Lawmakers Say Takata Manipulated Data to Hide Airbag Problems

by Reuters /  / Updated 

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U.S. lawmakers on Tuesday stepped up pressure on federal regulators and Takata to accelerate the recall of millions of airbag inflators, citing evidence that the Japanese company manipulated data to cover up problems with its products.

In another development on Tuesday, a group of 10 automakers said the cause of Takata airbag ruptures linked to 10 deaths and more than 100 injuries is a combination of exposure to humidity, design and manufacturing issues, and use of the volatile chemical ammonium nitrate.

Reuters reported on Monday that the National Highway Traffic Safety Administration (NHTSA) continues to investigate whether the recalls of nearly 29 million defective Takata inflators in the United States should be expanded to include another 70 million to 90 million inflators with ammonium nitrate.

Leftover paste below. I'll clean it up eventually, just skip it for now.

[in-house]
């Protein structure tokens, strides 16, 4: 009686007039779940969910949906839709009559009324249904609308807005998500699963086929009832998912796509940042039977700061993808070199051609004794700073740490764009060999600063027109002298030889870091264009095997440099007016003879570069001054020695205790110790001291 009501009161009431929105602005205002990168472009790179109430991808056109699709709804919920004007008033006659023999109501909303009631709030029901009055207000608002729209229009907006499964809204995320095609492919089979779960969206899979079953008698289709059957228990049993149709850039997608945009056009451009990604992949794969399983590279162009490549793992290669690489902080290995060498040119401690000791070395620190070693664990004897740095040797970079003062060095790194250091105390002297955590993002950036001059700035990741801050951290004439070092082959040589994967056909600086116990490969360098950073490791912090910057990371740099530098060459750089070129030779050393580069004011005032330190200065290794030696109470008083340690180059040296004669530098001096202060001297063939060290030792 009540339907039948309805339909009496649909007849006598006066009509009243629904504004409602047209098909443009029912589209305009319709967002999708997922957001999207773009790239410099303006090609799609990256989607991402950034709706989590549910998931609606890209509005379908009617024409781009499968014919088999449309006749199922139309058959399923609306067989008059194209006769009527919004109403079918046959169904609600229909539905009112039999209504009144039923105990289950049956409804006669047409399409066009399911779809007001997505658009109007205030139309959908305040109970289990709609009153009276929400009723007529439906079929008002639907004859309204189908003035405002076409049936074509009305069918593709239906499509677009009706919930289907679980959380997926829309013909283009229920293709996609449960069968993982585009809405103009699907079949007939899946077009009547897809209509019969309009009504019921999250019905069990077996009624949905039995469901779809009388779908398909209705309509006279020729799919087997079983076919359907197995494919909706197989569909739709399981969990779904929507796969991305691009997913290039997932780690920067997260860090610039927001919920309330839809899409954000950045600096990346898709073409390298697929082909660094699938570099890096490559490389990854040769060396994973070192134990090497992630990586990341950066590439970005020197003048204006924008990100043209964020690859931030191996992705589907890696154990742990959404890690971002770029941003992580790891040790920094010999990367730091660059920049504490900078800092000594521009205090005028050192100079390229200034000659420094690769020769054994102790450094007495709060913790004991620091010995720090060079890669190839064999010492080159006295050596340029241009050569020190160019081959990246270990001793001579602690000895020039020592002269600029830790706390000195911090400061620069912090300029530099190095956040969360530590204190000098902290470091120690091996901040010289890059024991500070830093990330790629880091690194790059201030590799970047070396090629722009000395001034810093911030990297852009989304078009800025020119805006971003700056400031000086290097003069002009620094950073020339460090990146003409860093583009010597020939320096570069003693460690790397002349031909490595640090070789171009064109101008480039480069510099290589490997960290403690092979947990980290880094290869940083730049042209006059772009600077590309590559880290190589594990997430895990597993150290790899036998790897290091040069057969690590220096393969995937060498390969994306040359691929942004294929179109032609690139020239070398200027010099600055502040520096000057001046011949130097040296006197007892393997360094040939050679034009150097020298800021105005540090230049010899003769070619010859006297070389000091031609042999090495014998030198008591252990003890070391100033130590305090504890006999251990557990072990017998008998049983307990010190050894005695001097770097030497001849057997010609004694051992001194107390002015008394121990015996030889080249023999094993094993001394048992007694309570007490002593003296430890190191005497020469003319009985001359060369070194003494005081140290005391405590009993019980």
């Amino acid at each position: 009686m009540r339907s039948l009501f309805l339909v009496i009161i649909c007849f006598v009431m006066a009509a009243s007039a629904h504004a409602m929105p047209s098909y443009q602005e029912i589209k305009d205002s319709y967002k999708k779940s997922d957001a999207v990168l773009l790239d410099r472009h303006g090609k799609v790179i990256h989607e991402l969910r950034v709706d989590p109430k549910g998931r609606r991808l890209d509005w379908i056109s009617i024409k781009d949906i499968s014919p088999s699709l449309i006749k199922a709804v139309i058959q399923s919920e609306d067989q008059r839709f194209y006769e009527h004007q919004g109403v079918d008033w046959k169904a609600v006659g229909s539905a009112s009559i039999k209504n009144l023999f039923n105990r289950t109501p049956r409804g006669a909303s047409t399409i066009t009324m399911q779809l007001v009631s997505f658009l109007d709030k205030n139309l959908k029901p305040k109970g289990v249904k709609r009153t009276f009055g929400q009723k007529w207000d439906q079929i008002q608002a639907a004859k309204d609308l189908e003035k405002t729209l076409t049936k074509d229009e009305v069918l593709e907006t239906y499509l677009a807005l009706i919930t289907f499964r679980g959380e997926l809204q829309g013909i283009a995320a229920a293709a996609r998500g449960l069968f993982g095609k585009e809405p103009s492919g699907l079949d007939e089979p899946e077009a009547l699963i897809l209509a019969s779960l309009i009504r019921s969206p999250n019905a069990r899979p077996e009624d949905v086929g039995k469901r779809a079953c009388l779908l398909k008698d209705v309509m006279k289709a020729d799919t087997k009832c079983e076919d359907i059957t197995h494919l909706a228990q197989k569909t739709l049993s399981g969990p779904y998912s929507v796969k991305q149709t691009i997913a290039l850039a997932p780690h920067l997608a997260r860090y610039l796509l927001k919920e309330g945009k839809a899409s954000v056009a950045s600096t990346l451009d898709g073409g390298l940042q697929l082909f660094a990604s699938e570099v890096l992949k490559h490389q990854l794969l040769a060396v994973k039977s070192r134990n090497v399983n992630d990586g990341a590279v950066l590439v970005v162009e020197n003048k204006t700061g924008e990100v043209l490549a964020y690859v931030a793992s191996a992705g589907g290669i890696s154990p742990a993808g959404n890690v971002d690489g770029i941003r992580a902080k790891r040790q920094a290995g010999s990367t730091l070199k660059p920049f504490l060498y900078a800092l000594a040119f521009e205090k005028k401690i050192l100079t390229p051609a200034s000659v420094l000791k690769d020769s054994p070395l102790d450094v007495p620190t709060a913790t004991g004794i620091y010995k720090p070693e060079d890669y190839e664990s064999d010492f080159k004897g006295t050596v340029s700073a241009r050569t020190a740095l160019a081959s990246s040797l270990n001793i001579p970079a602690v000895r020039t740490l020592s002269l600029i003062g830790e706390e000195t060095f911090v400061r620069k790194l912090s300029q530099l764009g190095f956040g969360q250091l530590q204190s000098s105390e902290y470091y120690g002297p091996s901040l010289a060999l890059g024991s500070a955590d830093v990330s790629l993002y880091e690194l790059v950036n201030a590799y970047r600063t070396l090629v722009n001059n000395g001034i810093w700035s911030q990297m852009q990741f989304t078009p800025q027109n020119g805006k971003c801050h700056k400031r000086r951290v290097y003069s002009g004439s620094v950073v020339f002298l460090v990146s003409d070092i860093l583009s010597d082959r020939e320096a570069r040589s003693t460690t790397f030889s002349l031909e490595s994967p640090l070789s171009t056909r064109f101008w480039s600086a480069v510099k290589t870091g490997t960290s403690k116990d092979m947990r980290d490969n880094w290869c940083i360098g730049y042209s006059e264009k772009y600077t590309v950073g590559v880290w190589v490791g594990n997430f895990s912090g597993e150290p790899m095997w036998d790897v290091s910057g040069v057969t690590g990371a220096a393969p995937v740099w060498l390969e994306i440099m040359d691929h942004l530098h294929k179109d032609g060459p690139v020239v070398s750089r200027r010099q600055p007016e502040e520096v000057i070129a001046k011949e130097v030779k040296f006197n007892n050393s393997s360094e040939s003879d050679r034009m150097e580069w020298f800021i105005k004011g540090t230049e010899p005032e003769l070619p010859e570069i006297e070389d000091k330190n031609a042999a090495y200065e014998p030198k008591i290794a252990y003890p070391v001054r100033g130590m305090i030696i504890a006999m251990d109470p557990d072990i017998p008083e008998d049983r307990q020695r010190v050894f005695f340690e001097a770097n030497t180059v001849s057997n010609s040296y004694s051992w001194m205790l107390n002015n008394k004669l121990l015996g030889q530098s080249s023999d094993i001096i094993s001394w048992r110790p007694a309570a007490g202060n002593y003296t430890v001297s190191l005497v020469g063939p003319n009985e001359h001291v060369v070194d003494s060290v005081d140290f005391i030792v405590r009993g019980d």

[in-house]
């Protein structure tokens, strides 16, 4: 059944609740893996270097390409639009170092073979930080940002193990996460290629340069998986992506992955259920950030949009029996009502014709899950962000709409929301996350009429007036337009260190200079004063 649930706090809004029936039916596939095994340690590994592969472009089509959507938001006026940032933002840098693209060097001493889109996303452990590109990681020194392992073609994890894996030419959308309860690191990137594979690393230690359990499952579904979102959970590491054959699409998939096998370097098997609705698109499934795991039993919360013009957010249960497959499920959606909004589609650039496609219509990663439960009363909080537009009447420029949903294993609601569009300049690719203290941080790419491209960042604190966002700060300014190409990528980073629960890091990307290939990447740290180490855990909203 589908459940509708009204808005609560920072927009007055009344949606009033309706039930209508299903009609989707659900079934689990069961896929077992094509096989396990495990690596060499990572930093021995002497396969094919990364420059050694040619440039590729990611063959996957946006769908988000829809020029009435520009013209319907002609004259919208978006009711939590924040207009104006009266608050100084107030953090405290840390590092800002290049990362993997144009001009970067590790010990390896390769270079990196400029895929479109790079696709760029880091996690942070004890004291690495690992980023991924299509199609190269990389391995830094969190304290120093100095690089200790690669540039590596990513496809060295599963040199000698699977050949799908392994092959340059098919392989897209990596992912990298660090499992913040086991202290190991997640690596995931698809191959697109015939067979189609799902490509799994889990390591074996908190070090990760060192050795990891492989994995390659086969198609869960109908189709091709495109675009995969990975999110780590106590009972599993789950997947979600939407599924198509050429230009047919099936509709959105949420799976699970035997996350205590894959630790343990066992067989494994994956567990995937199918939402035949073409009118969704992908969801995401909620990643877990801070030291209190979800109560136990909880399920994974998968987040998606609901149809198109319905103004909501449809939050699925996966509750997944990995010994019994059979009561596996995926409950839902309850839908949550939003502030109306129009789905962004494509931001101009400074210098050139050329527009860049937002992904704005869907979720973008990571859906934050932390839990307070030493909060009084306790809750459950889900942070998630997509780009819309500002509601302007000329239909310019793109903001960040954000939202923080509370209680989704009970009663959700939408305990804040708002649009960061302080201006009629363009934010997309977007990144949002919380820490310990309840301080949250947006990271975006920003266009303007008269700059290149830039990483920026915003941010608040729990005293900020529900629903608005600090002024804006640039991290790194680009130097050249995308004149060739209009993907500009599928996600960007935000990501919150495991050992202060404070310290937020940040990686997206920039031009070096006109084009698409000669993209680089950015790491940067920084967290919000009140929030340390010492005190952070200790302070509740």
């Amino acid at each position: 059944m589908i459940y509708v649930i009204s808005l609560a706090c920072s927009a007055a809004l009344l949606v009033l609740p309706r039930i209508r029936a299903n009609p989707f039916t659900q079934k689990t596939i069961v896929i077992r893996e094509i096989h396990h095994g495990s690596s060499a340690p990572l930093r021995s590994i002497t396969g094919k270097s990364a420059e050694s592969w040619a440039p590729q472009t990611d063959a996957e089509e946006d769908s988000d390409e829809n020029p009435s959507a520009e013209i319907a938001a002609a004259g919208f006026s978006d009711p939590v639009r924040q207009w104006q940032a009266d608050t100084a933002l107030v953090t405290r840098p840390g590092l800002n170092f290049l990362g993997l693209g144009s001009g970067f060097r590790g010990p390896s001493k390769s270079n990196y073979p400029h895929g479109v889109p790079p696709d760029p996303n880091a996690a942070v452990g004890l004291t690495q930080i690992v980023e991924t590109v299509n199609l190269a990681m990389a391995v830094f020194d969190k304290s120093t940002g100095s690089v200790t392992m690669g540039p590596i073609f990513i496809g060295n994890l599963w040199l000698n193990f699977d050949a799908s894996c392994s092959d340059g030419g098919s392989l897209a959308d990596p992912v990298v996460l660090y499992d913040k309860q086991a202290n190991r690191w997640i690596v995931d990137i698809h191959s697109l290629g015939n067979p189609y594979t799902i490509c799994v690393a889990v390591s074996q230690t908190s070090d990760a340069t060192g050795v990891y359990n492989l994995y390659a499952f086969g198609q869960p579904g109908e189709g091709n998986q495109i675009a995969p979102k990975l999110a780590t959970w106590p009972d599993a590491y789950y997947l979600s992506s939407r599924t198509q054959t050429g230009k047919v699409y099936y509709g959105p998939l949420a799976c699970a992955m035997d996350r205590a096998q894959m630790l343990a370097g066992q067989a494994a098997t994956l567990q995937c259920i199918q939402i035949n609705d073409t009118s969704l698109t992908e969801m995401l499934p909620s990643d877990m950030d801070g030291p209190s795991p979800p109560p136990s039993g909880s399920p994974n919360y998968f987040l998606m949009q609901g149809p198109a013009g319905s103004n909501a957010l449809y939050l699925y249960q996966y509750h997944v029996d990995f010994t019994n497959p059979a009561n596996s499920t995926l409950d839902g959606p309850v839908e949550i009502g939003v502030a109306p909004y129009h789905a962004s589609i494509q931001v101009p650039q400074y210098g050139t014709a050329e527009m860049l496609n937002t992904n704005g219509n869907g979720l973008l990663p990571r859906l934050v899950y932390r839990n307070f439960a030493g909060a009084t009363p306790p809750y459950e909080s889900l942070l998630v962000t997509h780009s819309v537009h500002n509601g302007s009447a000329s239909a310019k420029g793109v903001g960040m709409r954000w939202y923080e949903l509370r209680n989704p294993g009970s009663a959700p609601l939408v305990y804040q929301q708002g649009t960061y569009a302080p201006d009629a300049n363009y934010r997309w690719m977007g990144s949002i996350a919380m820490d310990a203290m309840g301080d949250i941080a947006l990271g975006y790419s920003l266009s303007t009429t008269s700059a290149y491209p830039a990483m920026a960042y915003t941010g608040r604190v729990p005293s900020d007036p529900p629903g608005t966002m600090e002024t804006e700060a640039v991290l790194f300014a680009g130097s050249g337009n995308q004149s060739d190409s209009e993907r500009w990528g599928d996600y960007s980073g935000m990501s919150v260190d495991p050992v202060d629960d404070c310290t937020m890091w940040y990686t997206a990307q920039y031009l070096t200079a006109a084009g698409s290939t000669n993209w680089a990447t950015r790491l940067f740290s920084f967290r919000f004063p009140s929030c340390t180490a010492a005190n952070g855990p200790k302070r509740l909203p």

Read More: 10th Death Linked to Takata Air Bags, New Recall Announced

A Senate Commerce, Science and Transportation committee report cited a series of internal Takata documents generated over the past 12 years that showed company officials argued data on inflator quality and testing was manipulated to disguise problems. A redacted 2013 document released by the committee indicates an unidentified Takata manager told the company's senior vice president of quality assurance that proposed limitations to the scope of a 2013 airbag recall might be "a violation of our moral obligation to protect the public.”

U.S. Senator Bill Nelson cited the Monday Reuters report on the Senate floor, and said it was "puzzling" that NHTSA has allowed Takata to continue production of ammonium nitrate-based inflators indefinitely.

Read More: Here's What You Need to Know About Takata Air Bag Recall

"Why aren't they taking a more aggressive approach? And what's going on after all of these inflators, based on what we see with ammonium nitrate, have been exploding?" asked the Florida Democrat, reiterating calls by senators for action on the issue.

The current recall may have to be redone, Nelson said, "because auto manufacturers are installing new live grenades into people's cars as replacements for the old live grenades."

Takata spokesoman Jared Levy said issues about testing and data handling raised by Nelson and a Democratic staff report "are entirely inexcusable and will not be tolerated or repeated."

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